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AFRICA


transport presents its own problems. Frank Palapies, chief operating officer, Africa & Middle East, with Wings Travel Management – which has wholly-owned operations in Nigeria and Angola – says: “We have a global yield management team which works in close conjunction with each of our clients to establish their required needs specific to ground transportation and security. “With the support of Wings’ people on the


ground in-country, we are able to establish if the specific supplier is aligned with industry accreditation and requirements, to ensure we work in conjunction with reliable, reputable and international suppliers that have a local footprint.” Felix Attua-Afari, Blue Cube Travel’s


Accra-based director for Ghana, takes another tack. “We would typically source a provider depending on which suppliers the major hotels are using,” he says. “When asked to provide ground transportation, we first approach the provider used by the Movenpick or Marriott hotels, for example. By adopting this approach, we can ensure that providers tend to be trusted suppliers. We feel a good starting point is to source suppliers that have a good track record with the major hotels, but if we are uncertain about the calibre of the provider, then we physically inspect vehicles ourselves to make sure that they are of a suitable standard.” On prospects for business travel to Africa


in general, and West Africa in particular, Attua-Afari says: “There is an ever-increasing volume of business travel into the region, helped over the past few years by the fast- developing oil and gas industry. There is also a burgeoning construction industry, with people investing across borders. “There are Nigerians, for example, who


are investing heavily in Ghana real estate. This has increased the need for travel within the region and this trend will continue over the next few years. Certain developers bring in their own construction crew from all over Europe, which influences the number of people travelling to the region.” He goes on: “European trade is very important to African countries. The emergence of China on the scene has in a way overshadowed the presence of European investors. However, European trade and investment remains a very important part of the FDI [foreign direct investment] portfolio of most countries within the west African region.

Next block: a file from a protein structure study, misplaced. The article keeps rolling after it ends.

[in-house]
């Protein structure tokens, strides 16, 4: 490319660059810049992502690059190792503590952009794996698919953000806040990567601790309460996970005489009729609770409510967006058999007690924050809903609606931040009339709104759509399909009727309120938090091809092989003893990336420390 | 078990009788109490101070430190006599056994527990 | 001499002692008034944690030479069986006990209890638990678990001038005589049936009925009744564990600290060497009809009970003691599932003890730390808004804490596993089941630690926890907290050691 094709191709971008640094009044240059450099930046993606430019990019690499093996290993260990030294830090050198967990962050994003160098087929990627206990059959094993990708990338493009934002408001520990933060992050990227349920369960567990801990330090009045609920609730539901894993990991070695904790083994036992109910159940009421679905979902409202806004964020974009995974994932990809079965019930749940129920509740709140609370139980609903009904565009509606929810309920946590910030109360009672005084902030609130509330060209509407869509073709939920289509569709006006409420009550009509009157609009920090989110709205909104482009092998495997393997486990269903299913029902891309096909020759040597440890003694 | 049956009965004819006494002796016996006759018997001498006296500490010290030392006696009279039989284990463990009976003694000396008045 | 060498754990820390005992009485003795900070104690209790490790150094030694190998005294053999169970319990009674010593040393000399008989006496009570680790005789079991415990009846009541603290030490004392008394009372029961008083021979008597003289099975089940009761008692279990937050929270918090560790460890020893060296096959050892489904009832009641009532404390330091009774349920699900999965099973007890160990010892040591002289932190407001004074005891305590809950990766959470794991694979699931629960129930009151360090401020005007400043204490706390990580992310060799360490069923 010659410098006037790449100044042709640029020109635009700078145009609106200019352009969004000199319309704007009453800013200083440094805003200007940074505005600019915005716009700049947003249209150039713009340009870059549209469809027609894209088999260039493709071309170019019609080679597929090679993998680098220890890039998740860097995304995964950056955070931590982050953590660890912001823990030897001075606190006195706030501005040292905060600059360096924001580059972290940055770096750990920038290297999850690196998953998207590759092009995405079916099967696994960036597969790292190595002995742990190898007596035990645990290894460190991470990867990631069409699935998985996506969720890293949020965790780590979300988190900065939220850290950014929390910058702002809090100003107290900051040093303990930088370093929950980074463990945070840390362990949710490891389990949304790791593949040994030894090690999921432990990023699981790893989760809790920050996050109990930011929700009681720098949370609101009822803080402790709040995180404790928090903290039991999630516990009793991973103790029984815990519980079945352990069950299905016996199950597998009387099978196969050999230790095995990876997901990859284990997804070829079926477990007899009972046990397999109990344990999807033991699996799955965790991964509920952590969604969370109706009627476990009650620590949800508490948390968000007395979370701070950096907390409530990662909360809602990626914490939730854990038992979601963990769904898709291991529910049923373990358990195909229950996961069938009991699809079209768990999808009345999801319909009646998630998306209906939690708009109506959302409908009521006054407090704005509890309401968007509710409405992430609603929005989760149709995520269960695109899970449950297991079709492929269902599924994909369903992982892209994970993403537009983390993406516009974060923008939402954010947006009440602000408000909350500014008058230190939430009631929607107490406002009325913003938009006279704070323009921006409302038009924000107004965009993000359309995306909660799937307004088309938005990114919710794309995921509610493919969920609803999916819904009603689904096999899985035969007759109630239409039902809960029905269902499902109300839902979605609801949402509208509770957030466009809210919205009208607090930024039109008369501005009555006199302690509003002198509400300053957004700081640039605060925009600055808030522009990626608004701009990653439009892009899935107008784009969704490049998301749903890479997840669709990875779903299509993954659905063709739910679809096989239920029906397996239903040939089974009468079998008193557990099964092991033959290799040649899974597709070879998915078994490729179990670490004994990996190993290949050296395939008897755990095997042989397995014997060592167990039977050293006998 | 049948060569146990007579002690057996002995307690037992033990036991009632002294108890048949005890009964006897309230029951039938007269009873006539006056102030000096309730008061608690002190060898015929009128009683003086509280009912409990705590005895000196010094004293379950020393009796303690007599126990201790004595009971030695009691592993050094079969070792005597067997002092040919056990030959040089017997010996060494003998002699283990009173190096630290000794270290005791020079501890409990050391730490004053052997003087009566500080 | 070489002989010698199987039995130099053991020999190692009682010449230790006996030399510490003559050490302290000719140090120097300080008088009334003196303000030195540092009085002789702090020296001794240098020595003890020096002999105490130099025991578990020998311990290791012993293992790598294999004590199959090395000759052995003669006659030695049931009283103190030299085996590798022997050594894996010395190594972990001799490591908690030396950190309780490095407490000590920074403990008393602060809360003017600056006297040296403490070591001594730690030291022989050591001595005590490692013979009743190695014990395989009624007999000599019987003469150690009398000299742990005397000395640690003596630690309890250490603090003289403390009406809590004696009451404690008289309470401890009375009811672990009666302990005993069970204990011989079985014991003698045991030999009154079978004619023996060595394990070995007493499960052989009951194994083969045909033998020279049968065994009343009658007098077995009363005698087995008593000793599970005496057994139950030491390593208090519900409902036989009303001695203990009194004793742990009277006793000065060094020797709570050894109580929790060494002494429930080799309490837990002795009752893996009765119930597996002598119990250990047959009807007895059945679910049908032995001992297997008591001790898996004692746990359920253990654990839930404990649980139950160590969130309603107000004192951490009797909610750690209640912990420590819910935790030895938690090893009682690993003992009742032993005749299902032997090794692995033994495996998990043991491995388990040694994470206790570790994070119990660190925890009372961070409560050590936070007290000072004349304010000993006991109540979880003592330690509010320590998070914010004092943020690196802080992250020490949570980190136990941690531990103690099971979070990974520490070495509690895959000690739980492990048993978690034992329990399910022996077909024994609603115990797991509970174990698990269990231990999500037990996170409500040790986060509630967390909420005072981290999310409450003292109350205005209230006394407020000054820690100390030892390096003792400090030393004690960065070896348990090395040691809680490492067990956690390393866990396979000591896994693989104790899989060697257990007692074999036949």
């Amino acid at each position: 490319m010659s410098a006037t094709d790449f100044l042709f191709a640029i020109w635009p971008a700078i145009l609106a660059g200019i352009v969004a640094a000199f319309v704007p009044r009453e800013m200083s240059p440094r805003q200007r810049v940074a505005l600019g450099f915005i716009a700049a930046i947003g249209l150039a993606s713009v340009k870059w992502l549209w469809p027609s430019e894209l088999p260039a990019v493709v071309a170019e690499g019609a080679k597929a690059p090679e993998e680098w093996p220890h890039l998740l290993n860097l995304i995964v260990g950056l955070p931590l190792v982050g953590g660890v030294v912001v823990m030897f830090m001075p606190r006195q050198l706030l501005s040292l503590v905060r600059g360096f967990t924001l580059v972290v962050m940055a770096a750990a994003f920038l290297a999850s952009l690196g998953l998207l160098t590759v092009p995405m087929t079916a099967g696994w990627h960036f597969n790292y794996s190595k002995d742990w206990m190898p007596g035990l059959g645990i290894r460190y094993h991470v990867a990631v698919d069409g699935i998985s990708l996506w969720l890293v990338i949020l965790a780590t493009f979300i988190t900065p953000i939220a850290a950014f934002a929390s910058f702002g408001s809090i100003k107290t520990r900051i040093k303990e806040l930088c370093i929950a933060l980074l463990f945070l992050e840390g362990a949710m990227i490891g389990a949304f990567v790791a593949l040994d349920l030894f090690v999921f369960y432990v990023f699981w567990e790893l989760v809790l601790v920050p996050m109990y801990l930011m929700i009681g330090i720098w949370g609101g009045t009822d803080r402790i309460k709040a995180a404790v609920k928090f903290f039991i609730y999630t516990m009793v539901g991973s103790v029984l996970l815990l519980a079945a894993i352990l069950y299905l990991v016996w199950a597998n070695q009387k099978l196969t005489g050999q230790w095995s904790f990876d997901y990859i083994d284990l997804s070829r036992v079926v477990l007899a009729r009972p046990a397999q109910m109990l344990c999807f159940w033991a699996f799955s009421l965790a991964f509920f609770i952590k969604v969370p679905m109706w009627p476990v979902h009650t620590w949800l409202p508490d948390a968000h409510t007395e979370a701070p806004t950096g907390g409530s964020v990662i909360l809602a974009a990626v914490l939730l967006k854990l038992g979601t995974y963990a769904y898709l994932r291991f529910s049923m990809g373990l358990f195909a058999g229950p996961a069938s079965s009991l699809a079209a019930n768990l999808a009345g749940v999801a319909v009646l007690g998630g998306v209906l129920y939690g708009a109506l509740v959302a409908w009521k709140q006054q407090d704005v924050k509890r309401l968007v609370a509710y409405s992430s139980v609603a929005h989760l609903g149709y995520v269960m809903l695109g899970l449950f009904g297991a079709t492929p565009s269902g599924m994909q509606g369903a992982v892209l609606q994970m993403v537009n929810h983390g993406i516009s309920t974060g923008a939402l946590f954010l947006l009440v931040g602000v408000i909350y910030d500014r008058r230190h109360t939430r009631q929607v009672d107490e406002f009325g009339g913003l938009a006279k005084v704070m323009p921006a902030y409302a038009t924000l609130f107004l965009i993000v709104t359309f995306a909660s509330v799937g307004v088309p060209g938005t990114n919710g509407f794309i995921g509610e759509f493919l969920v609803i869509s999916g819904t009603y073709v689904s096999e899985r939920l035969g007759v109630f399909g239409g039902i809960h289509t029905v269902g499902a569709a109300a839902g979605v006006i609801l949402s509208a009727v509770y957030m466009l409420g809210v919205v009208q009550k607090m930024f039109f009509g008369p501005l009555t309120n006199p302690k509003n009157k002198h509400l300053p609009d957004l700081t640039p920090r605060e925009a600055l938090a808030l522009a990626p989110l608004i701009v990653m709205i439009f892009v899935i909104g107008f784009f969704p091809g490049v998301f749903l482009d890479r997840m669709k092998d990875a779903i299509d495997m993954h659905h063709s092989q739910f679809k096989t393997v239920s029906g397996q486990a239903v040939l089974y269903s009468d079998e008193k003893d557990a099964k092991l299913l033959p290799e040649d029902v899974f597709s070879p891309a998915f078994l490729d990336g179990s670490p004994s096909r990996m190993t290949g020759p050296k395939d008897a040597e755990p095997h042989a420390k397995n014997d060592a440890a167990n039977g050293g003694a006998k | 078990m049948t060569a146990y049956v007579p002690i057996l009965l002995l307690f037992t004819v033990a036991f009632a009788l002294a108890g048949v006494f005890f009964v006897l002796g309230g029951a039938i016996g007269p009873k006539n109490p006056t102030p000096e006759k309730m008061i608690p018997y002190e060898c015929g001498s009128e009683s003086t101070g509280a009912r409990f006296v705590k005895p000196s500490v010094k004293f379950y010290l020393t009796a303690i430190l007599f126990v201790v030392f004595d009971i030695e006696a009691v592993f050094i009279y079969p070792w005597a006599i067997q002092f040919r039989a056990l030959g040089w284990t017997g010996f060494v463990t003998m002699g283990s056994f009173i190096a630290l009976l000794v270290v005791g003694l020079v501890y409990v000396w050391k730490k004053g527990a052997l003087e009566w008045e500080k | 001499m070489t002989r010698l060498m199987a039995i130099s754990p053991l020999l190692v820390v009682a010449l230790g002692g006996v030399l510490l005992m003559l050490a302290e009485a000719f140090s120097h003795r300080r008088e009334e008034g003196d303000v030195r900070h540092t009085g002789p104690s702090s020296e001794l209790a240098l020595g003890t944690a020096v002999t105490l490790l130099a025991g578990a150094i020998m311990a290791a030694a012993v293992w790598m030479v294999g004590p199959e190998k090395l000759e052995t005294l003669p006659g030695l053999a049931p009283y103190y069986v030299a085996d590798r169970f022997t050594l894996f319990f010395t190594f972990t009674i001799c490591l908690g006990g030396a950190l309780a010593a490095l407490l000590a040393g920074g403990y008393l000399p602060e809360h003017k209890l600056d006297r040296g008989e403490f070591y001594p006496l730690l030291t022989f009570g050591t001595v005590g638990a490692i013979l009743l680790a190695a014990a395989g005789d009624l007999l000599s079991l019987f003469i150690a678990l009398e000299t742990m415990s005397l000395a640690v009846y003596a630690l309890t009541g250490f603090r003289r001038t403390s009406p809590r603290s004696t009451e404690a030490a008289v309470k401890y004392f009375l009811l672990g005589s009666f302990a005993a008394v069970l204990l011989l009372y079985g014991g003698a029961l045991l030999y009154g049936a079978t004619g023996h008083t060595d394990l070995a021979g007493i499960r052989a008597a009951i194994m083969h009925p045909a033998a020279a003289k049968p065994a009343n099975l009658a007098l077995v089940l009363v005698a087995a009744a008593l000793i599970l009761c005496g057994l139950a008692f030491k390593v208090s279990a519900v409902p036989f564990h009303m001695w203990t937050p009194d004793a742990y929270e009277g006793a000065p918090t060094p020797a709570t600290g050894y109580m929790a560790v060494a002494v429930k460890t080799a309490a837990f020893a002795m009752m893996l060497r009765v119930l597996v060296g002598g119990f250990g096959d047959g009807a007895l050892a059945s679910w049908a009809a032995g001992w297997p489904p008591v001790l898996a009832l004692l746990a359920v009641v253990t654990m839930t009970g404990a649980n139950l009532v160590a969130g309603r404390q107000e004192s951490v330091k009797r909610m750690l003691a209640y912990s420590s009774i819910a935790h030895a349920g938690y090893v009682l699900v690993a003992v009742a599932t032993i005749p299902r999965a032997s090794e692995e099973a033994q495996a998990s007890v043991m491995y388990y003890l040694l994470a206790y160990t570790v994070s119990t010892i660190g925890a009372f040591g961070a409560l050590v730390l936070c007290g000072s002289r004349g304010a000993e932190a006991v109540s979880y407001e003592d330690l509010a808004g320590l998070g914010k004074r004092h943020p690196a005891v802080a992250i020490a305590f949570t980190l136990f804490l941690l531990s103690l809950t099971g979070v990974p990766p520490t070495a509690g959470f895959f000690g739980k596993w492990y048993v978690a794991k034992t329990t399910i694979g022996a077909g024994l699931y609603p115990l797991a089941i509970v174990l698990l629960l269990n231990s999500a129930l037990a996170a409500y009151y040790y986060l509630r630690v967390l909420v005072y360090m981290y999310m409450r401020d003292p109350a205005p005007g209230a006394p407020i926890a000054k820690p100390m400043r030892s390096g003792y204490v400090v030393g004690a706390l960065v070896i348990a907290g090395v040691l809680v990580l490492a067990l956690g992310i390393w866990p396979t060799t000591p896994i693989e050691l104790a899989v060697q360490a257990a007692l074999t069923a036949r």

BUYINGBUSINESSTRAVEL.COM “If just 12 key African


countries opened their markets and increased connectivity, an extra 155,000 jobs and


US$1.3 billion in annual GDP would be created in those countries”


IATA’s vice-president, Africa, Raphael Kuuchi “This is especially so when it comes to


the construction industry where companies building high-end properties in many cities would rather procure most of their materials from European suppliers and not from China, despite the fact that the products from China are often cheaper. Certain companies bring in building experts from Europe to help ensure that the finished product is of a much higher standard. The movement of these workers also contributes to an increased volume of travel to the region from all over Europe.”


ENERGY SECTOR BOOST Away from the construction sector, Wings’ Palapies says: “Historically, oil and natural minerals have been key components in growth and the slump in the energy sector over the last couple of years has had a knock- on effect. However, oil prices are rising, and are seeing an increase in business travel.” Blue Cube’s Attua-Afari readily admits that not everything is rosy. “One of the


critical factors holding this region back is the issue of corruption. There are a lot of investors worldwide with a keen interest in investing in the region but unable to do so due to the issue of corruption,” he says. “Governments within the region must


make a greater effort at fixing this problem in order to unleash the full potential of their countries. If the corruption issue can be resolved, there is no doubt that there will be increased investment and investor confidence which will speed up the rate of development within the region.” He adds: “In turn, this will increase the


GDP of the African countries and improve the lives of people in general by way of a fairer distribution of wealth, rather than it being concentrated among only a few at the top.” From the corporate travel perspective,


outstanding issues are being resolved, and prospects and potential are enormous. The future’s bright for Africa.


BBT July/August 2018 89


Ethiopian Airlines now serves 58 destinations within Africa


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